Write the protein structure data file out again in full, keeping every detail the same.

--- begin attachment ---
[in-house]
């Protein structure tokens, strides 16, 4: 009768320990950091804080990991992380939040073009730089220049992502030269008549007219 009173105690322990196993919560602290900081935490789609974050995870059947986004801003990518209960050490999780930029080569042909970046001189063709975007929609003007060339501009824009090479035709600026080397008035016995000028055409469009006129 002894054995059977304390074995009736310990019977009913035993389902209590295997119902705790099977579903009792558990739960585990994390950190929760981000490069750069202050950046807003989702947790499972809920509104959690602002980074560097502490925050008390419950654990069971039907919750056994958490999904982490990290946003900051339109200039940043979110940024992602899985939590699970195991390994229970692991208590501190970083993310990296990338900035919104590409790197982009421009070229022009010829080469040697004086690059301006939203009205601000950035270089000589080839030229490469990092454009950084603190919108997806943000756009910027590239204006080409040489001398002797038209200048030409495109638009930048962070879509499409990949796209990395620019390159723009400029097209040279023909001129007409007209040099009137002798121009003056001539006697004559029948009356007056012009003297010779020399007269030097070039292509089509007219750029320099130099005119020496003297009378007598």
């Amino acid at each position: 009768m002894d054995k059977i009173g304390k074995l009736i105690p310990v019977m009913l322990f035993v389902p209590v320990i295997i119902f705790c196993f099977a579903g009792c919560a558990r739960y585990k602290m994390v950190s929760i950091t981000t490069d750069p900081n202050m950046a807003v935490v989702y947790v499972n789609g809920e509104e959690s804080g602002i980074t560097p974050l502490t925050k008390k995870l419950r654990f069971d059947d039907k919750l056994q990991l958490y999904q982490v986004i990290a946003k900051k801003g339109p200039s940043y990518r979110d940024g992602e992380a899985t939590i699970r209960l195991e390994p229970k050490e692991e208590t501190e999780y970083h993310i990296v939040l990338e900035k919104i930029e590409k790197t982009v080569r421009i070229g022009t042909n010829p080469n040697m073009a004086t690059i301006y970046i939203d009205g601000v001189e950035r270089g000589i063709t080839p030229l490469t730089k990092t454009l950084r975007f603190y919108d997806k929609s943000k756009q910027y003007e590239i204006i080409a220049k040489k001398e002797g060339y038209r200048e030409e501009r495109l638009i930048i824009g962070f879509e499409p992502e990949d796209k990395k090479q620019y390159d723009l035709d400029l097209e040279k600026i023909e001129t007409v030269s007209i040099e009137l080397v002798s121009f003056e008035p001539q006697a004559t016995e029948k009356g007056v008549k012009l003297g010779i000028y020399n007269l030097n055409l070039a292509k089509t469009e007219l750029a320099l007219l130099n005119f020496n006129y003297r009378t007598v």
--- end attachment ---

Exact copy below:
[in-house]
């Protein structure tokens, strides 16, 4: 009768320990950091804080990991992380939040073009730089220049992502030269008549007219 009173105690322990196993919560602290900081935490789609974050995870059947986004801003990518209960050490999780930029080569042909970046001189063709975007929609003007060339501009824009090479035709600026080397008035016995000028055409469009006129 002894054995059977304390074995009736310990019977009913035993389902209590295997119902705790099977579903009792558990739960585990994390950190929760981000490069750069202050950046807003989702947790499972809920509104959690602002980074560097502490925050008390419950654990069971039907919750056994958490999904982490990290946003900051339109200039940043979110940024992602899985939590699970195991390994229970692991208590501190970083993310990296990338900035919104590409790197982009421009070229022009010829080469040697004086690059301006939203009205601000950035270089000589080839030229490469990092454009950084603190919108997806943000756009910027590239204006080409040489001398002797038209200048030409495109638009930048962070879509499409990949796209990395620019390159723009400029097209040279023909001129007409007209040099009137002798121009003056001539006697004559029948009356007056012009003297010779020399007269030097070039292509089509007219750029320099130099005119020496003297009378007598």
């Amino acid at each position: 009768m002894d054995k059977i009173g304390k074995l009736i105690p310990v019977m009913l322990f035993v389902p209590v320990i295997i119902f705790c196993f099977a579903g009792c919560a558990r739960y585990k602290m994390v950190s929760i950091t981000t490069d750069p900081n202050m950046a807003v935490v989702y947790v499972n789609g809920e509104e959690s804080g602002i980074t560097p974050l502490t925050k008390k995870l419950r654990f069971d059947d039907k919750l056994q990991l958490y999904q982490v986004i990290a946003k900051k801003g339109p200039s940043y990518r979110d940024g992602e992380a899985t939590i699970r209960l195991e390994p229970k050490e692991e208590t501190e999780y970083h993310i990296v939040l990338e900035k919104i930029e590409k790197t982009v080569r421009i070229g022009t042909n010829p080469n040697m073009a004086t690059i301006y970046i939203d009205g601000v001189e950035r270089g000589i063709t080839p030229l490469t730089k990092t454009l950084r975007f603190y919108d997806k929609s943000k756009q910027y003007e590239i204006i080409a220049k040489k001398e002797g060339y038209r200048e030409e501009r495109l638009i930048i824009g962070f879509e499409p992502e990949d796209k990395k090479q620019y390159d723009l035709d400029l097209e040279k600026i023909e001129t007409v030269s007209i040099e009137l080397v002798s121009f003056e008035p001539q006697a004559t016995e029948k009356g007056v008549k012009l003297g010779i000028y020399n007269l030097n055409l070039a292509k089509t469009e007219l750029a320099l007219l130099n005119f020496n006129y003297r009378t007598v």